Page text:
Open fires can be a great thing – a point of focus, a source of warmth and light and somewhere to sit and chat in an evening. However, if not built and tidied properly, they can be one of the worst eyesores in our landscape. This is increasingly a frustrating bugbear of ours. We love the openness of access to the outdoors in the UK, particularly in Scotland, but increasingly think that the outdoors access code does not make the leave no trace point in a good way. It says:
“Wherever possible, use a stove rather than light an open fire. If you do wish to light an open fire, keep it small, under control, and supervised – fires that get out of control can cause major damage, for which you might be liable. Never light an open fire during prolonged dry periods or in areas such as forests, woods, farmland or on peaty ground or near to buildings or in cultural heritage sites where damage can be easily caused. Heed all advice at times of high risk. Remove all traces of an open fire before you leave.”
With the mention of leave no trace as only one line at the end, these fires are really easy to do if you want to and know how to, so why do so many people not? And why do so many people cut branches from trees rather than source wood responsibly? Why do some regions such as the Loch Lomond National Park think that banning wildcamping for all is the solution instead of education and investment in facilities at the most popular spots?
We don’t have fires that often – it’s simply not worth the hassle, smoke in our eyes and so on. Most of the time we simply use a small gas cooker to cook our food and make our drinks, and then wear extra layers and a hat to keep warm – make no mess, none to tidy! When we do have a fire, our number one choice is to use a firebox. If this sounds complicated it really isn’t – all a firebox does is lift the fire off the floor, contain it and collect the ash. We have two, one which is for our larger fires, and is simply an old bucket barbeque from a supermarket, the second is a small trekking woodstove we bought from Ebay for around £12, weighs about 300g and is much smaller but very simple to use and ideal for taking on walks or for quick fires for a spot of marshmallow roasting.
In terms of wood, we only burn windfall wood, as dry as we can find, and we collect from over a large area to not remove all wood debris from one spot. This helps bugs and small animals. For our bigger fire and at popular spots we usually take a sack of logs with us as natural fallen wood can be difficult to find in these places. Our small fire burns literally the smallest of twigs and there is always a supply of small twigs in pretty much anywhere we stop.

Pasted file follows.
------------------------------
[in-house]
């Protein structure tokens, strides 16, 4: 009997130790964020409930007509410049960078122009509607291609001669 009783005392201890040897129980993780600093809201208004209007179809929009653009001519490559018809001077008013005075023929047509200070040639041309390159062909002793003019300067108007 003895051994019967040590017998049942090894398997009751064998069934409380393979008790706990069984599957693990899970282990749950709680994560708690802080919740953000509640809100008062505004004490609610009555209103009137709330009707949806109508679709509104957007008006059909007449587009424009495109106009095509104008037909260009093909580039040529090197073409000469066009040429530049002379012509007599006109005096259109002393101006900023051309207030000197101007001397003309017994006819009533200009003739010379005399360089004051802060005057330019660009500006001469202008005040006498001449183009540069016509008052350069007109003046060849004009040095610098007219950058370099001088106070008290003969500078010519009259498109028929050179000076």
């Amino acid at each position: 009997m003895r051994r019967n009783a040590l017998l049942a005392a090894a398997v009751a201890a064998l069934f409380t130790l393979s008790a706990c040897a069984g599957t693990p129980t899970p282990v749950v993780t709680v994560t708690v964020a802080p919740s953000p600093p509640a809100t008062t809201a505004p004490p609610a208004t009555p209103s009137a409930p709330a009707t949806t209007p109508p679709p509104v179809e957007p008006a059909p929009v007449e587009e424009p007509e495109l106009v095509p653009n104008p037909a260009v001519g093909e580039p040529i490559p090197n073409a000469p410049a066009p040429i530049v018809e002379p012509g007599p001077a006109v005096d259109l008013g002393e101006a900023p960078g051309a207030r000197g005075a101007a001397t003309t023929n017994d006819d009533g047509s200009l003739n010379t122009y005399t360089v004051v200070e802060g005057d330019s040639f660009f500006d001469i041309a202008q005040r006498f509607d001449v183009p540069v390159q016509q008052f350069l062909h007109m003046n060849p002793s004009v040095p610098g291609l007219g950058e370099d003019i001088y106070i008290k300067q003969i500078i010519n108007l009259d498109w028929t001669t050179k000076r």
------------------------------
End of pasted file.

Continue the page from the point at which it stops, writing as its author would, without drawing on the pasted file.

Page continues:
Once the fire is out and the ashes are cool we bag these up and take them with us, or in the case of our small fire, we might sprinkle the cold ashes over a large area – no trace is key though, so we will take it with us if in doubt.
We don’t bother with fires directly on the ground because whilst leaving no trace is actually pretty straightforward, it is more effort and more time consuming than a firebox. Having said that, if you do want to have a fire directly on the ground, here is a method that will leave no trace. First, put a large bin bag down on the floor. Second, place about 10-15cm depth of soil (not peat) on top of the bag. The holes from fallen trees are great places to find easy access soil. Third, have your fire, keeping it less than half the size of the soil area. Finally once the ashes are cool, scoop the ashes into a bag to take out with you and return the soil back to where you found it and take the plastic bag with you. It is really that simple – if more work than a firebox.
Finally a thought on really popular loch shore spots – why ban when you could educate actively and provide firepits? It would be pretty simple to enforce a leave no trace rule if it was that clear at popular spots, and surely the national parks could also make money selling logs etc from the visitors centres that are pretty common in the most popular areas for use in the fire pits. Surely an approach like this would work better for all; promoting use of the outdoors, but minimising the impact we all have without the kneejerk response of ‘Ban Wildcamping’ which we are currently seeing.
Wildcamping is great and we are lucky to be in a country where access is so open and easy. Open fires can be a real highlight of a camping trip, but being responsible and really leaving no trace is vital, regardless of where you camp or how you get there.